To counter the daily anxieties, stress, and emotional swings caused by the barrage of stimuli that plagues modern life, many people have been finding unexpected solace in a philosophy from a very different and distant time: Stoicism. Today, more than 100,000 people are members of online communities for modern Stoics, and there are annual conferences, meet-ups, and workshops for those aspiring to walk the Stoic path. But what is Stoicism, and what makes it resonate so powerfully today?
As John Sellars shows in The Pocket Stoic, the popular image of the isolated and unfeeling Stoic hardly does justice to the rich vein of thought that we find in the work of Seneca, Epictetus, and Marcus Aurelius, the three great Roman Stoics. Their works are recognized classics, and for good reason—they speak to some of the perennial issues that face anyone trying to navigate their way through life. These writings, fundamentally, are about how to live—how to understand your place in the world, how to cope when things don’t go well, how to manage your emotions, how to behave toward others, and finally, how to live a good life. To be a Stoic is to recognize that much of the suffering in your life is due to the way you think about things, and that you have the ability to train your mind to look at the world in a new way—to recognize what you can and cannot control and to turn adversity into opportunity.
Concise and accessible, The Pocket Stoic provides a welcome introduction to the lives and thought of the key Stoics. It is also a perfect guide to help you start incorporating the practice of Stoicism into your everyday approach to life.
About the Author
John Sellars is a reader in philosophy at Royal Holloway, University of London, a visiting research fellow at King’s College London, and a member of Wolfson College, Oxford. He is the author of The Art of Living: The Stoics on the Nature and Function of Philosophy, Stoicism, Hellenistic Philosophy, Marcus Aurelius and The Pocket Stoic, the last also published by the University of Chicago Press.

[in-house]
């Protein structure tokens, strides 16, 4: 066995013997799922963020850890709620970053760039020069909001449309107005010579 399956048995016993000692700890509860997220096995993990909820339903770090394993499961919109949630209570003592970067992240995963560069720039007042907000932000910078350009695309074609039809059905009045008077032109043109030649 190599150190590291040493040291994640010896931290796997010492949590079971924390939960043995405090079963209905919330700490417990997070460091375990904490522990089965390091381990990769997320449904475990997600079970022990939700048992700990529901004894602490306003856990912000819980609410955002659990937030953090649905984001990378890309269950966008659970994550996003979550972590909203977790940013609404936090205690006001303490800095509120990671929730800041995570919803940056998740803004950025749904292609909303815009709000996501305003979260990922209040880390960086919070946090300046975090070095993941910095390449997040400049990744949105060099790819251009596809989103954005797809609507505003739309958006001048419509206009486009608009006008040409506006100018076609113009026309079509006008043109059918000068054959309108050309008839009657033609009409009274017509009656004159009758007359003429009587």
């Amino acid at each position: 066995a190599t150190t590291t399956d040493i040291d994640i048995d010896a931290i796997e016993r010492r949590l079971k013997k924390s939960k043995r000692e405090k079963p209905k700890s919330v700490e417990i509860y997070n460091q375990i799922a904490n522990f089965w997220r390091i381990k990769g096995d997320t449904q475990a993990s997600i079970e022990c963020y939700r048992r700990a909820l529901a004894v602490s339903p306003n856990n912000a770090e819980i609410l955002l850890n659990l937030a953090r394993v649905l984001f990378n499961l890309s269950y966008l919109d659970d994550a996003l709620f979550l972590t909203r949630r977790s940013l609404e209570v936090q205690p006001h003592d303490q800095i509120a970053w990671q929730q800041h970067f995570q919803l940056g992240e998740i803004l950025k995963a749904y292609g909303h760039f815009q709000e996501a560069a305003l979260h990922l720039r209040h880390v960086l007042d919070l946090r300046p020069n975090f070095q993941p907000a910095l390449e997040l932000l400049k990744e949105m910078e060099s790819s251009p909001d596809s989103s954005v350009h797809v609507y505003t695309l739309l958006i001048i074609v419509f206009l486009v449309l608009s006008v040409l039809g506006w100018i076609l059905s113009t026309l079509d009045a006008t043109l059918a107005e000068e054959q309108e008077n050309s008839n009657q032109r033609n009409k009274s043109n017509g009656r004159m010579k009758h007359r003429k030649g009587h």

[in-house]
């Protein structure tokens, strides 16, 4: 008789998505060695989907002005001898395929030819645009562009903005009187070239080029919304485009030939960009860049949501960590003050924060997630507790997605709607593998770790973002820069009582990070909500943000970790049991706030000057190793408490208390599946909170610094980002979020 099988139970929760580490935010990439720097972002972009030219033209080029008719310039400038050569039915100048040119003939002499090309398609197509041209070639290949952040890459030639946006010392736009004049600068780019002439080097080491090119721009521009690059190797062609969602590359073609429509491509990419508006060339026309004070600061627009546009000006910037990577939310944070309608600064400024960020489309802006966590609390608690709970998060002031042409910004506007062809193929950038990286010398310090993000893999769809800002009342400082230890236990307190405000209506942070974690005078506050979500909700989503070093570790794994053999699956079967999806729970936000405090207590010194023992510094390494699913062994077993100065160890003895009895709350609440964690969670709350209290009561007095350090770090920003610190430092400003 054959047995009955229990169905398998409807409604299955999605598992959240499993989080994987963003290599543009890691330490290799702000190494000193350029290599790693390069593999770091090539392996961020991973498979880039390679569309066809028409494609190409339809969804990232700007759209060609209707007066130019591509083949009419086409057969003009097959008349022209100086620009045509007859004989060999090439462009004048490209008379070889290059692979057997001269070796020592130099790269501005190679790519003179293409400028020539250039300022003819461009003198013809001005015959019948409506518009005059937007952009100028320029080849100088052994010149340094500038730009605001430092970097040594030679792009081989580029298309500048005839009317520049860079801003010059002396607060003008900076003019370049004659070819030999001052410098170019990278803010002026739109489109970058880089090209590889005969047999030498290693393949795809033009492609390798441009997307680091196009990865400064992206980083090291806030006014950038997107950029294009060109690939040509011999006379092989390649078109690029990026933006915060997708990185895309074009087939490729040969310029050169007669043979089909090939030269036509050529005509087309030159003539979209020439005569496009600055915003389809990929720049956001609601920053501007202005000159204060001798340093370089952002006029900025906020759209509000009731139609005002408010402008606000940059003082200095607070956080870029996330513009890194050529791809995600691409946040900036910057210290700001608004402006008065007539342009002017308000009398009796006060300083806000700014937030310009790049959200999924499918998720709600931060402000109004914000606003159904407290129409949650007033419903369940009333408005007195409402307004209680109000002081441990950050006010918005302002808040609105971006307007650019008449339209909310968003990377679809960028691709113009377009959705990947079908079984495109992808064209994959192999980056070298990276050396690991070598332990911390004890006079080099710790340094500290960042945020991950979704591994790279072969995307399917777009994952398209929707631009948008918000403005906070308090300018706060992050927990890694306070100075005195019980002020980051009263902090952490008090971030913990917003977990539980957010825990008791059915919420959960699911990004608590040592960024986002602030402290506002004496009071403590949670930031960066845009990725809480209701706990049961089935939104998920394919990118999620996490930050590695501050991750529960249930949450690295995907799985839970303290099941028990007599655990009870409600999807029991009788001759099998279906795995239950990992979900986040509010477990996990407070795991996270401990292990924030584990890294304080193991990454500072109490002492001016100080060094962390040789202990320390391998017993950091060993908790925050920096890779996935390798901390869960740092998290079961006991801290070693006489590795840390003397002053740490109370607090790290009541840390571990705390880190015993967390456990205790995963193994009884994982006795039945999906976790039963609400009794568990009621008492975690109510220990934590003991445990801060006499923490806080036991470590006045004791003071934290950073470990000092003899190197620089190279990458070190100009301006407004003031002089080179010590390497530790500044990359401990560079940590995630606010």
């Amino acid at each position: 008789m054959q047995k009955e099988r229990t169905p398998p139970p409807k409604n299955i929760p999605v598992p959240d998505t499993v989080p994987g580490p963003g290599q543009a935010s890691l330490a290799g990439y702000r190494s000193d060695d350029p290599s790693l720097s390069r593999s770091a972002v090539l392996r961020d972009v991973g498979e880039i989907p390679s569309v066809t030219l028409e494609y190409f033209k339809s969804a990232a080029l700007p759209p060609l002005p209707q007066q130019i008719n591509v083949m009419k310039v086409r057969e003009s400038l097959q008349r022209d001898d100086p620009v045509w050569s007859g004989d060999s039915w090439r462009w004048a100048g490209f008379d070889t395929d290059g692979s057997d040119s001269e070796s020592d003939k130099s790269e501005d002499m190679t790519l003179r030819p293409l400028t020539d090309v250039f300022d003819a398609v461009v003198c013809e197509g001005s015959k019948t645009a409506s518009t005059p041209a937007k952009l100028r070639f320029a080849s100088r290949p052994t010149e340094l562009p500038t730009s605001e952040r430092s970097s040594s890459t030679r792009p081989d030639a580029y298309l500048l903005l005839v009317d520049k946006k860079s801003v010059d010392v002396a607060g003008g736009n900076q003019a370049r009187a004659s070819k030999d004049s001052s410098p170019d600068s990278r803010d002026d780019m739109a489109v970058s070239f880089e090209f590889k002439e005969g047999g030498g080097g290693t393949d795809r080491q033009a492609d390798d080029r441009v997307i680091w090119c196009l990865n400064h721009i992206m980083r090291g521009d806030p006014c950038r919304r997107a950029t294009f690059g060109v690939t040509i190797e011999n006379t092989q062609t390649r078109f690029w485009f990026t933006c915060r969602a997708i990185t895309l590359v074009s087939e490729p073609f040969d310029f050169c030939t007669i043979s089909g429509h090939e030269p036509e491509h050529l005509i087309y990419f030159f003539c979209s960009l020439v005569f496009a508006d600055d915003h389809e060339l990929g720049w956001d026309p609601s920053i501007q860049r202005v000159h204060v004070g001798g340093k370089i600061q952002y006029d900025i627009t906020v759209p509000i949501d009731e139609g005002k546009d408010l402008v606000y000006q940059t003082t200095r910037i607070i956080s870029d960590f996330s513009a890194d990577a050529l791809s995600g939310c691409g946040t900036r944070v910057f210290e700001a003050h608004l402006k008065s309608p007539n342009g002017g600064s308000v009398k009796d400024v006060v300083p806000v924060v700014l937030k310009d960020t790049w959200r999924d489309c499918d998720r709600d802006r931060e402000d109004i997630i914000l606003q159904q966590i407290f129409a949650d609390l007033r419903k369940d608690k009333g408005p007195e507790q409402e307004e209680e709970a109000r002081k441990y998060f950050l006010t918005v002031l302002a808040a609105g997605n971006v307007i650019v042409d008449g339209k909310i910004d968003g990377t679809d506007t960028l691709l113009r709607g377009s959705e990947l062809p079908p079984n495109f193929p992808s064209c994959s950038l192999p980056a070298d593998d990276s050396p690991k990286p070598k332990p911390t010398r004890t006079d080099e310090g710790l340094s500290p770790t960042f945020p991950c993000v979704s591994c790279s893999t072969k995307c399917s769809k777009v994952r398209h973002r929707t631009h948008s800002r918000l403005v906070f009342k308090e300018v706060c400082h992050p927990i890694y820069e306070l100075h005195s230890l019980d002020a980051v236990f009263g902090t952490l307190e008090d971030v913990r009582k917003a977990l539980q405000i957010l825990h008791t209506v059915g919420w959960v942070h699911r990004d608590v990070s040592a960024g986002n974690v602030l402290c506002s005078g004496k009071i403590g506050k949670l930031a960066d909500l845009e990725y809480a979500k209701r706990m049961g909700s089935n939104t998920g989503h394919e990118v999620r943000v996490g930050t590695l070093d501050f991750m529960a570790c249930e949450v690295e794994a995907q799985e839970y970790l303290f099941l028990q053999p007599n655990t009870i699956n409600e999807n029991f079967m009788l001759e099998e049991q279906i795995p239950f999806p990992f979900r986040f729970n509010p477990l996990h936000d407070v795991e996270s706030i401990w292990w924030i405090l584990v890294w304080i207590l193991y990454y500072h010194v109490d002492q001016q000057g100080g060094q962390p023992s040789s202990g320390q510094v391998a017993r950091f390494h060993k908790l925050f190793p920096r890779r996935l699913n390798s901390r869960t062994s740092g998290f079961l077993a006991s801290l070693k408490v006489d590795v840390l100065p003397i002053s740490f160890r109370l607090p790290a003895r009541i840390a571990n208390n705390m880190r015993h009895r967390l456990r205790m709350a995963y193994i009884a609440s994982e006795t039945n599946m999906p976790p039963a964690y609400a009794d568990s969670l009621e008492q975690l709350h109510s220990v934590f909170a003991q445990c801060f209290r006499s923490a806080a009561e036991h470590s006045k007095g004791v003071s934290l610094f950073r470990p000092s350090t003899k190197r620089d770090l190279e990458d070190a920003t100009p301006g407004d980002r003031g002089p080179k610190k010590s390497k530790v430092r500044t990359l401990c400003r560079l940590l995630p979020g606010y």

"Sellars’s book is an excellent starting point for anyone interested in experimenting with this approach to life." — Five Books
"Expertly and vividly Sellars presents lessons in Stoicism that are strikingly relevant to modern life. From the great Roman Stoic authors, he distills teaching on managing emotions, dealing with adversity, facing death, and making the best use of every hour and situation. This is a book that excellently shows why Stoicism is the philosophy for our time. I recommend it with enthusiasm."
— A. A. Long, author of Epictetus: How to be Free
"Sellars gives an enlightening explanation of how Stoic philosophy can help us in our lives. It can put us in control of our feelings, help us in adversity, and guide us in our relationships with others. Sellars is ideally placed to offer these lessons in Stoicism as a teacher, scholar, and founding member of the group that teaches living like a Stoic for a week."
— Richard Sorabji, author of Moral Conscience through the Ages: Fifth Century BC to the Present
"Excellent. . . . Sellars gives a lucid, easy-to-follow account of what Stoicism as a way of life amounts to and how you might start to put it into practice. . . . To cover so much ground without merely skimming the surface requires real skill as a writer." — Nigel Warburton, author of A Little History of Philosophy
"In The Pocket Stoic, Sellars offers a brief (pocket-sized, in fact) introduction to Stoicism by summarizing the major teachings of the three main figures: Epictetus, Marcus Aurelius, and Seneca. The book is an introduction for those who have no prior knowledge of the philosophy, and it provides a list of suggested readings, both modern works and English translations of the ancient source documents. . . . The picture of Stoic philosophy that comes through The Pocket Stoic is of a worldview meant to help practitioners come to grips with impermanence, mortality, emotions and desires, and the fact of limited control over circumstances." — Chicago Maroon